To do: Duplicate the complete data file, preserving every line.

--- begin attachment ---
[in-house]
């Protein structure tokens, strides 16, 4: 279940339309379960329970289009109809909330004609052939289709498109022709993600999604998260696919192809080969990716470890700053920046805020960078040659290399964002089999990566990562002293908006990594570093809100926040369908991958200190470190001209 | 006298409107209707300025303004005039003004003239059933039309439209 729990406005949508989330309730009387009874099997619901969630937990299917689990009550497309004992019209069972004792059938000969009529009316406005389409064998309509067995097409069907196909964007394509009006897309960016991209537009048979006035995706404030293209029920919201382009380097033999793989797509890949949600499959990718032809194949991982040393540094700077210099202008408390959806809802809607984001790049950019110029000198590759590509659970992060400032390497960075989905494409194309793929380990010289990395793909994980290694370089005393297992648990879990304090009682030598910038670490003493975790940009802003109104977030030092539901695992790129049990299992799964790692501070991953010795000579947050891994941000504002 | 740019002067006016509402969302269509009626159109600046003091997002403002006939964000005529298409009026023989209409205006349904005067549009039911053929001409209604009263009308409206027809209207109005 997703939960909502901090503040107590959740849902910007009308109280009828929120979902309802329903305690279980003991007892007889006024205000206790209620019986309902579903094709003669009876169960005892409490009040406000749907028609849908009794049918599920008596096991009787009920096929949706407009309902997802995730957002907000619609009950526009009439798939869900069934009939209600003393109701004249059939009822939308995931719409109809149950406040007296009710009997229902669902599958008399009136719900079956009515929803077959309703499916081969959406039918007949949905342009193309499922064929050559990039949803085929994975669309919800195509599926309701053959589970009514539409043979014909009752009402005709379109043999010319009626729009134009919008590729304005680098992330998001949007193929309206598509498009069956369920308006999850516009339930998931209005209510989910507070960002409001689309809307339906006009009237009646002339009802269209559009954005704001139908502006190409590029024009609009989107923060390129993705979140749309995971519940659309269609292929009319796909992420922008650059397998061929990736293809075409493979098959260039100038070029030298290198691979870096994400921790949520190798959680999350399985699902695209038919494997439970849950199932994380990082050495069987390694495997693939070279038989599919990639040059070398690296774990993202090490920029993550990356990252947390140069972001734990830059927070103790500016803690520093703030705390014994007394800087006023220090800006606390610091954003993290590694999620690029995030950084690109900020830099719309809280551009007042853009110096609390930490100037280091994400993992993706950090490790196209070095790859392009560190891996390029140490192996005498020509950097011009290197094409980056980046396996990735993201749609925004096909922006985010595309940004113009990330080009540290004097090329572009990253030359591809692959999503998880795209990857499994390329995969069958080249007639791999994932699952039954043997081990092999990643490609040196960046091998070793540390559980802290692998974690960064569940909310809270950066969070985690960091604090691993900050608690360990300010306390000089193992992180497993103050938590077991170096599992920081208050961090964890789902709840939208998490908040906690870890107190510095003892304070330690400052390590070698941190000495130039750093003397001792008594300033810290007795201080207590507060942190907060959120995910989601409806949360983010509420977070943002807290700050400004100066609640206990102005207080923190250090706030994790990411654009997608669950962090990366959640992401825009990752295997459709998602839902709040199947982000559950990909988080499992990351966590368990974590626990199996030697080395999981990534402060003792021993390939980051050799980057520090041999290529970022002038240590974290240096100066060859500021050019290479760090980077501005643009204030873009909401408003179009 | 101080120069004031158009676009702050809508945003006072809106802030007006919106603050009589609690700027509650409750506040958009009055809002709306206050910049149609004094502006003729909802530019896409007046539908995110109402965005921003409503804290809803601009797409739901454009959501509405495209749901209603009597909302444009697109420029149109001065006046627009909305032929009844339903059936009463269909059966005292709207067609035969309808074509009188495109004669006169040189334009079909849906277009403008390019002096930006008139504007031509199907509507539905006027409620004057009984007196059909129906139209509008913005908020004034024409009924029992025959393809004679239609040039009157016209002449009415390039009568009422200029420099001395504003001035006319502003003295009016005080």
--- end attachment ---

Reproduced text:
[in-house]
């Protein structure tokens, strides 16, 4: 279940339309379960329970289009109809909330004609052939289709498109022709993600999604998260696919192809080969990716470890700053920046805020960078040659290399964002089999990566990562002293908006990594570093809100926040369908991958200190470190001209 | 006298409107209707300025303004005039003004003239059933039309439209 729990406005949508989330309730009387009874099997619901969630937990299917689990009550497309004992019209069972004792059938000969009529009316406005389409064998309509067995097409069907196909964007394509009006897309960016991209537009048979006035995706404030293209029920919201382009380097033999793989797509890949949600499959990718032809194949991982040393540094700077210099202008408390959806809802809607984001790049950019110029000198590759590509659970992060400032390497960075989905494409194309793929380990010289990395793909994980290694370089005393297992648990879990304090009682030598910038670490003493975790940009802003109104977030030092539901695992790129049990299992799964790692501070991953010795000579947050891994941000504002 | 740019002067006016509402969302269509009626159109600046003091997002403002006939964000005529298409009026023989209409205006349904005067549009039911053929001409209604009263009308409206027809209207109005 997703939960909502901090503040107590959740849902910007009308109280009828929120979902309802329903305690279980003991007892007889006024205000206790209620019986309902579903094709003669009876169960005892409490009040406000749907028609849908009794049918599920008596096991009787009920096929949706407009309902997802995730957002907000619609009950526009009439798939869900069934009939209600003393109701004249059939009822939308995931719409109809149950406040007296009710009997229902669902599958008399009136719900079956009515929803077959309703499916081969959406039918007949949905342009193309499922064929050559990039949803085929994975669309919800195509599926309701053959589970009514539409043979014909009752009402005709379109043999010319009626729009134009919008590729304005680098992330998001949007193929309206598509498009069956369920308006999850516009339930998931209005209510989910507070960002409001689309809307339906006009009237009646002339009802269209559009954005704001139908502006190409590029024009609009989107923060390129993705979140749309995971519940659309269609292929009319796909992420922008650059397998061929990736293809075409493979098959260039100038070029030298290198691979870096994400921790949520190798959680999350399985699902695209038919494997439970849950199932994380990082050495069987390694495997693939070279038989599919990639040059070398690296774990993202090490920029993550990356990252947390140069972001734990830059927070103790500016803690520093703030705390014994007394800087006023220090800006606390610091954003993290590694999620690029995030950084690109900020830099719309809280551009007042853009110096609390930490100037280091994400993992993706950090490790196209070095790859392009560190891996390029140490192996005498020509950097011009290197094409980056980046396996990735993201749609925004096909922006985010595309940004113009990330080009540290004097090329572009990253030359591809692959999503998880795209990857499994390329995969069958080249007639791999994932699952039954043997081990092999990643490609040196960046091998070793540390559980802290692998974690960064569940909310809270950066969070985690960091604090691993900050608690360990300010306390000089193992992180497993103050938590077991170096599992920081208050961090964890789902709840939208998490908040906690870890107190510095003892304070330690400052390590070698941190000495130039750093003397001792008594300033810290007795201080207590507060942190907060959120995910989601409806949360983010509420977070943002807290700050400004100066609640206990102005207080923190250090706030994790990411654009997608669950962090990366959640992401825009990752295997459709998602839902709040199947982000559950990909988080499992990351966590368990974590626990199996030697080395999981990534402060003792021993390939980051050799980057520090041999290529970022002038240590974290240096100066060859500021050019290479760090980077501005643009204030873009909401408003179009 | 101080120069004031158009676009702050809508945003006072809106802030007006919106603050009589609690700027509650409750506040958009009055809002709306206050910049149609004094502006003729909802530019896409007046539908995110109402965005921003409503804290809803601009797409739901454009959501509405495209749901209603009597909302444009697109420029149109001065006046627009909305032929009844339903059936009463269909059966005292709207067609035969309808074509009188495109004669006169040189334009079909849906277009403008390019002096930006008139504007031509199907509507539905006027409620004057009984007196059909129906139209509008913005908020004034024409009924029992025959393809004679239609040039009157016209002449009415390039009568009422200029420099001395504003001035006319502003003295009016005080």